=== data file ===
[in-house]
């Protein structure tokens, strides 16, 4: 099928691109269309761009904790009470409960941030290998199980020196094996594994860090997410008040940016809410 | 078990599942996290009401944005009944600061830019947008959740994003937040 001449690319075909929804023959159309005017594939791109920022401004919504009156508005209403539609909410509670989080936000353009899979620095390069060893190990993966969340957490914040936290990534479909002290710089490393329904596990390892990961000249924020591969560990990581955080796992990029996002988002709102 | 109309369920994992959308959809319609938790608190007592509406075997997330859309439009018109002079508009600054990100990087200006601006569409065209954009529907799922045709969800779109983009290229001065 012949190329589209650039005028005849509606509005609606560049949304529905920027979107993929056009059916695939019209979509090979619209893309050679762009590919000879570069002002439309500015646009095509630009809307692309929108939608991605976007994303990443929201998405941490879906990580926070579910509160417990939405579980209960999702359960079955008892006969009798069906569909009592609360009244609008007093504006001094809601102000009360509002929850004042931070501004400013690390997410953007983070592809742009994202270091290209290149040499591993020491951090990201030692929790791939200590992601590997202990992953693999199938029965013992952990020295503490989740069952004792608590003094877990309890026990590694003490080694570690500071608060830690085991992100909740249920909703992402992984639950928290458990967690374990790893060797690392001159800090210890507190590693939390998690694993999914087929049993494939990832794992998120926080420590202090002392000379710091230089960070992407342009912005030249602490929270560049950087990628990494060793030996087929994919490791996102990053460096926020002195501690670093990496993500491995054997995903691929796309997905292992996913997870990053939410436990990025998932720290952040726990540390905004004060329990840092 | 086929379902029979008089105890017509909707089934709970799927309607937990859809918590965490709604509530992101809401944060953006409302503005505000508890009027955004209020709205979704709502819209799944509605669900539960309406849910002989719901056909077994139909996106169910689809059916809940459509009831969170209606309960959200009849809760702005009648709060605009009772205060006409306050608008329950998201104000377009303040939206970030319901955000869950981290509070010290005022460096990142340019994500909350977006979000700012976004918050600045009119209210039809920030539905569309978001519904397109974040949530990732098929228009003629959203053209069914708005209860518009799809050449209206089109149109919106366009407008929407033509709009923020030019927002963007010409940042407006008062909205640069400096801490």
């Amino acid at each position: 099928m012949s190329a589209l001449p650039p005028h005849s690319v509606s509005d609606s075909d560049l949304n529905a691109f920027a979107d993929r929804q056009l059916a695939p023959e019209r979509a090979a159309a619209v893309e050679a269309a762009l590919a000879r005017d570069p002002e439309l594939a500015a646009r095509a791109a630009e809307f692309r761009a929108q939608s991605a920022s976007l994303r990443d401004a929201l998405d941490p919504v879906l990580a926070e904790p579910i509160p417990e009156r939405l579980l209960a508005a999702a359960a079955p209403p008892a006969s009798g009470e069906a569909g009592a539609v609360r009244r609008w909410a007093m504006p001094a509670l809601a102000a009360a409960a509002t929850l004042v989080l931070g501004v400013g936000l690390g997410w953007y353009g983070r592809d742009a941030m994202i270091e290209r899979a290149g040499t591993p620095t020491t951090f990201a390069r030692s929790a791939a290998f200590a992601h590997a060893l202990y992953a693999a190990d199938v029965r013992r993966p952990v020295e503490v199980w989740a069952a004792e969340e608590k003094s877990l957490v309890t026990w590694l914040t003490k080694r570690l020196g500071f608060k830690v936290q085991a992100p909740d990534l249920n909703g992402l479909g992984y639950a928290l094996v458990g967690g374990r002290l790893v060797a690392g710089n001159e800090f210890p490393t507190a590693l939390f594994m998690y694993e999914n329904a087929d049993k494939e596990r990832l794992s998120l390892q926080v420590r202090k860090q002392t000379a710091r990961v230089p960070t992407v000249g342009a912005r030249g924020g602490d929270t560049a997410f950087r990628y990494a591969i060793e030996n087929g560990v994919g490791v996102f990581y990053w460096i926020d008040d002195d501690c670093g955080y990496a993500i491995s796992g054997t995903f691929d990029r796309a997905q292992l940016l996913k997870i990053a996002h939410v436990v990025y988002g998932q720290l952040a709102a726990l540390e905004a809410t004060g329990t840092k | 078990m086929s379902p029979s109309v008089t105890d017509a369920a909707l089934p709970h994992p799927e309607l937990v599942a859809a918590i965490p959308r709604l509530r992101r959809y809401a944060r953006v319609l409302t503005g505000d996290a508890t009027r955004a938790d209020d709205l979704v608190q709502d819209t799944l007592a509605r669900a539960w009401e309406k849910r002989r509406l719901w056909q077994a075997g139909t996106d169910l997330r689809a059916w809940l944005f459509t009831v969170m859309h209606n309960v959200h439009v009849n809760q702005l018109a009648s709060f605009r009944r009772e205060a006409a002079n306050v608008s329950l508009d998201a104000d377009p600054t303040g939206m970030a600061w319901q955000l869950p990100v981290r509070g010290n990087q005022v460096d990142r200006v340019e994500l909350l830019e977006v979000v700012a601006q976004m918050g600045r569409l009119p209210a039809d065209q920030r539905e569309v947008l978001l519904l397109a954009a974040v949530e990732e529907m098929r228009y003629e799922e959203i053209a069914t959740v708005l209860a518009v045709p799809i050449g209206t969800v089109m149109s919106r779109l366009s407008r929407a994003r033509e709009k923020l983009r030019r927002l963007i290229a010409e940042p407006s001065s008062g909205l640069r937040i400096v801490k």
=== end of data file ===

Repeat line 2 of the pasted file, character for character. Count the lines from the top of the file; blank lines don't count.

């Protein structure tokens, strides 16, 4: 099928691109269309761009904790009470409960941030290998199980020196094996594994860090997410008040940016809410 | 078990599942996290009401944005009944600061830019947008959740994003937040 001449690319075909929804023959159309005017594939791109920022401004919504009156508005209403539609909410509670989080936000353009899979620095390069060893190990993966969340957490914040936290990534479909002290710089490393329904596990390892990961000249924020591969560990990581955080796992990029996002988002709102 | 109309369920994992959308959809319609938790608190007592509406075997997330859309439009018109002079508009600054990100990087200006601006569409065209954009529907799922045709969800779109983009290229001065 012949190329589209650039005028005849509606509005609606560049949304529905920027979107993929056009059916695939019209979509090979619209893309050679762009590919000879570069002002439309500015646009095509630009809307692309929108939608991605976007994303990443929201998405941490879906990580926070579910509160417990939405579980209960999702359960079955008892006969009798069906569909009592609360009244609008007093504006001094809601102000009360509002929850004042931070501004400013690390997410953007983070592809742009994202270091290209290149040499591993020491951090990201030692929790791939200590992601590997202990992953693999199938029965013992952990020295503490989740069952004792608590003094877990309890026990590694003490080694570690500071608060830690085991992100909740249920909703992402992984639950928290458990967690374990790893060797690392001159800090210890507190590693939390998690694993999914087929049993494939990832794992998120926080420590202090002392000379710091230089960070992407342009912005030249602490929270560049950087990628990494060793030996087929994919490791996102990053460096926020002195501690670093990496993500491995054997995903691929796309997905292992996913997870990053939410436990990025998932720290952040726990540390905004004060329990840092 | 086929379902029979008089105890017509909707089934709970799927309607937990859809918590965490709604509530992101809401944060953006409302503005505000508890009027955004209020709205979704709502819209799944509605669900539960309406849910002989719901056909077994139909996106169910689809059916809940459509009831969170209606309960959200009849809760702005009648709060605009009772205060006409306050608008329950998201104000377009303040939206970030319901955000869950981290509070010290005022460096990142340019994500909350977006979000700012976004918050600045009119209210039809920030539905569309978001519904397109974040949530990732098929228009003629959203053209069914708005209860518009799809050449209206089109149109919106366009407008929407033509709009923020030019927002963007010409940042407006008062909205640069400096801490």